Mercy Would Make America Great

Article by

Guest Contributor

We live in confusing, almost circus-like times politically. As we move forward, understanding the changing cultural climate will become increasingly difficult, as will knowing how to respond biblically.

Some will shy totally away from political discussions for fear of mixing faith and politics, but I believe God wants us to understand how to engage others during this season. He doesn’t want us to draw back or check out. But we need to walk into it with the good news.

Aristotle, in his book The Politics, indicates that politics includes all the activities associated with people living and working together. That means politics is all around us, and all of the time. It plays a role in our families, businesses, friendships, and even churches.

So our faith, while personal, can never be truly or purely private. We are to live out our faith in this world, and because politics connects with just about everything, we need to know how to leverage this political season for Jesus Christ. But how?

An Old Story for Today’s America

A well-known passage from the book of Luke provides surprising insight on this issue.

A lawyer stood up to put him to the test, saying, “Teacher, what shall I do to inherit eternal life?” He said to him, “What is written in the Law? How do you read it?” And he answered, “You shall love the Lord your God with all your heart and with all your soul and with all your strength and with all your mind, and your neighbor as yourself.” And he said to him, “You have answered correctly; do this, and you will live.” But he, desiring to justify himself, said to Jesus, “And who is my neighbor?” (Luke 10:25–29)

Jesus replies with a story.

“A man was going down from Jerusalem to Jericho, and he fell among robbers, who stripped him and beat him and departed, leaving him half dead. Now by chance a priest was going down that road, and when he saw him he passed by on the other side. So likewise a Levite, when he came to the place and saw him, passed by on the other side. But a Samaritan, as he journeyed, came to where he was, and when he saw him, he had compassion. He went to him and bound up his wounds, pouring on oil and wine. Then he set him on his own animal and brought him to an inn and took care of him. And the next day he took out two denarii and gave them to the innkeeper, saying, ‘Take care of him, and whatever more you spend, I will repay you when I come back.’” (Luke 10:30–35)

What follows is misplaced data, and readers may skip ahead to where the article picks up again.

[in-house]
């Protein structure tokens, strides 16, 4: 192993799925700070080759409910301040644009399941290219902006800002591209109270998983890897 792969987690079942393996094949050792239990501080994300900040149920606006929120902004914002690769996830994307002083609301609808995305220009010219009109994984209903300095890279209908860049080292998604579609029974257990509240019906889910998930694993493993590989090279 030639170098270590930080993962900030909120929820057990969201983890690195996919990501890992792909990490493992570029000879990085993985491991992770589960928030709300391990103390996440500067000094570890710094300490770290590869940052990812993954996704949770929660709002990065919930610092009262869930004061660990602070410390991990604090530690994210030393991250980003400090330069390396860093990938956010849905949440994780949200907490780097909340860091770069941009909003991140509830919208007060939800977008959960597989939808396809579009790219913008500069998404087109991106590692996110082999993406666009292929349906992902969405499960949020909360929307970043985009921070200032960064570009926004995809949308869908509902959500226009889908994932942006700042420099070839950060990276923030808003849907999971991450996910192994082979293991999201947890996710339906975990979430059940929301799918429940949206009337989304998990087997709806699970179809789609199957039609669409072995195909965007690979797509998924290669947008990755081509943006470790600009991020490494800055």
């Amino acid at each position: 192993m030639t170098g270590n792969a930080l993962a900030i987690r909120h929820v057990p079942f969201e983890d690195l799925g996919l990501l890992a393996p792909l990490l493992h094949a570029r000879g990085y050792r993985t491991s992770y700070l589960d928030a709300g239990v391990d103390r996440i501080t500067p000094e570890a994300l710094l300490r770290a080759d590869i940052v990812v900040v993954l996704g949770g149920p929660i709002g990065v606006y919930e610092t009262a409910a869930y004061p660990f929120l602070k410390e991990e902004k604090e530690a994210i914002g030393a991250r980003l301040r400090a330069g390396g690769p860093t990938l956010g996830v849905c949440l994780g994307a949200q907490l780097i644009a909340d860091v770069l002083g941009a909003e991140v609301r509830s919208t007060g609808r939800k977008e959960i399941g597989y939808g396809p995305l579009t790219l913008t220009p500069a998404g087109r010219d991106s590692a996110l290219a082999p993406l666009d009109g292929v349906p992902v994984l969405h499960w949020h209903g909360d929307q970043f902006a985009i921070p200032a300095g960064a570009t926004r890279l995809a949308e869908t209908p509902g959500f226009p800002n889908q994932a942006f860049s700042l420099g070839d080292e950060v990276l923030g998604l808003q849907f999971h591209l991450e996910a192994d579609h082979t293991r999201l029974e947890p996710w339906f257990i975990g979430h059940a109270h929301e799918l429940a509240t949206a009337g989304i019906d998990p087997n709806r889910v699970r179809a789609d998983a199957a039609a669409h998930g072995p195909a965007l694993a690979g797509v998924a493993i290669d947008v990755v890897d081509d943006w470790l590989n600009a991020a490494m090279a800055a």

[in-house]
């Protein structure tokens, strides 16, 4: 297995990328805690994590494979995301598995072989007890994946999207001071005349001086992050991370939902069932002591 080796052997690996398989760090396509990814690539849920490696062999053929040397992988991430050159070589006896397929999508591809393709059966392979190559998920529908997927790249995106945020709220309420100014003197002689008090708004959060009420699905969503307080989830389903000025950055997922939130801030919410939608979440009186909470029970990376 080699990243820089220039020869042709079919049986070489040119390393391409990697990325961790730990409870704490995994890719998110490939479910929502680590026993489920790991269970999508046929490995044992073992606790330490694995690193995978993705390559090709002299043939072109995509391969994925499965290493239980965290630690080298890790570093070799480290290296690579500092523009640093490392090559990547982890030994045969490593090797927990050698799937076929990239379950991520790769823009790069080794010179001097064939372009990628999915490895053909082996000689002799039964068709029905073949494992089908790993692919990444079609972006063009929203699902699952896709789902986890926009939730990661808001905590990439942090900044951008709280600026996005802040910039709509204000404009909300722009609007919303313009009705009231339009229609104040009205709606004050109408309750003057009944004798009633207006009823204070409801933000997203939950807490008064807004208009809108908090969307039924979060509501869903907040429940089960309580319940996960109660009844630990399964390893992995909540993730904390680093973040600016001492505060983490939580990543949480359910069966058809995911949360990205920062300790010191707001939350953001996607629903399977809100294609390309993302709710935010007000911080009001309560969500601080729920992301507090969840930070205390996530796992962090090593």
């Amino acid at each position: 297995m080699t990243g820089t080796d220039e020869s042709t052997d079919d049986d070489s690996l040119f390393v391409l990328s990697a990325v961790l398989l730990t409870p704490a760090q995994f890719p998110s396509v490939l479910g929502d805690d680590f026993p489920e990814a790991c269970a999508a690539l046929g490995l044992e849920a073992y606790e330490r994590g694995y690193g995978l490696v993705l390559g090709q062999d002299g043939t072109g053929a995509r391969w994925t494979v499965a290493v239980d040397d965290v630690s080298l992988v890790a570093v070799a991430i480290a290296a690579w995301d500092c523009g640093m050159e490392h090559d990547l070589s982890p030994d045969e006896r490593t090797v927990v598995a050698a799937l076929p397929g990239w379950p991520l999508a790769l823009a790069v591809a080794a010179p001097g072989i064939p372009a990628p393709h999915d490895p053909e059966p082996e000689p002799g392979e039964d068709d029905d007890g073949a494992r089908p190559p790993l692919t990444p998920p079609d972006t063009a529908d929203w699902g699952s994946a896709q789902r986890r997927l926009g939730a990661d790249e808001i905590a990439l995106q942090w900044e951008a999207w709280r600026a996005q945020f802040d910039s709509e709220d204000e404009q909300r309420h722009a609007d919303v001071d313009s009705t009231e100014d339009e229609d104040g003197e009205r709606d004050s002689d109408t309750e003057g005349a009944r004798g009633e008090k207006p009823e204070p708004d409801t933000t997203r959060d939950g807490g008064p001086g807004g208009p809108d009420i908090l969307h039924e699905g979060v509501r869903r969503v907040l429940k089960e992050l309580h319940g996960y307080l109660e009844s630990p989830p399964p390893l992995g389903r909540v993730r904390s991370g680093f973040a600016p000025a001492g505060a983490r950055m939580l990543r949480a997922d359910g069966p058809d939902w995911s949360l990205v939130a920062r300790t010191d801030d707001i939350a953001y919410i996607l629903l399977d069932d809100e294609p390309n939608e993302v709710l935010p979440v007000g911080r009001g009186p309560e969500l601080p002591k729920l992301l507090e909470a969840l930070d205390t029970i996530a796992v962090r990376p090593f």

Next Jesus asks the man, “Which of these three, do you think, proved to be a neighbor to the man who fell among the robbers?” (Luke 10:36). The man answers, “The one who showed him mercy.” Jesus then says, “You go, and do likewise” (Luke 10:37). Mercy just might make America great.

Who Is My Neighbor?

The religious lawyer speaking with Jesus asked the question, “Who is my neighbor?” Defining the word neighbor would have been particularly important. The term was (and is) sensitive and often debated because of our responsibility to live out the greatest commandment, “You shall love the Lord your God with all your heart and with all your soul and with all your strength and with all your mind, and your neighbor as yourself” (Luke 10:27).

Rather than answer the man’s question, though, Jesus confronts the issue from a different direction: Who is the one who acts neighborly? One question focuses on who is the right person to love; the other, who is loving rightly.

A narrow focus on the term neighbor concentrates on a select few people. The religious lawyer likely thought it meant those geographically, religiously, and even politically similar — the people with whom he naturally shared life. But to act neighborly shifts the focus onto loving rightly all people. “All people” is the resounding answer to the question, “Who is my neighbor?” The core issue then becomes not so much about other people and their beliefs but rather who we are, the condition of our hearts, and how we speak and act toward others.

Are we, as Christians, known for being neighborly — for consistently, intentionally, and generously loving our neighbors — even while our nation elects officials we do not trust and trends in directions that alarm us?

In conversations about candidates, policies, and platforms, we should follow Jesus’s example, and ask good questions to try and understand the reasons for our neighbors’ deeply held beliefs. Make an effort to understand how they came to their conclusions and convictions, and then reason with a respectful attitude. Put on the impartial compassion of a Good American.

Three Lessons for Dialogue

First, examine your fears about the world and how that may affect your reaction to others’ viewpoints, especially non-Christian ones. Lots of Christians harbor fear about this world, and understandably so. The New Testament, though, indicates that Christianity actually thrives under pressure and persecution. Our lights shine brighter in dark environments. So, be the grace-and-truth light. Don’t shrink back in fear.

Second, don’t assume everything rests on your opinions. This political season is not about us. We kneel before the throne and submit our preferences, opinions, and purposes to Almighty God. It is all about him. Keep your focus on Christ because there is ultimately only one King and one kingdom.

Third, pay attention to your confirmation bias, which basically boils down to getting stuck in your beliefs about others without really knowing the facts. Everybody does this — we’re human. We never know the whole story, and yet we’re often quick to judge a person or situation. Instead, pay attention with genuine interest. Be relentlessly curious and compassionate — “quick to hear, slow to speak, slow to anger” (James 1:19).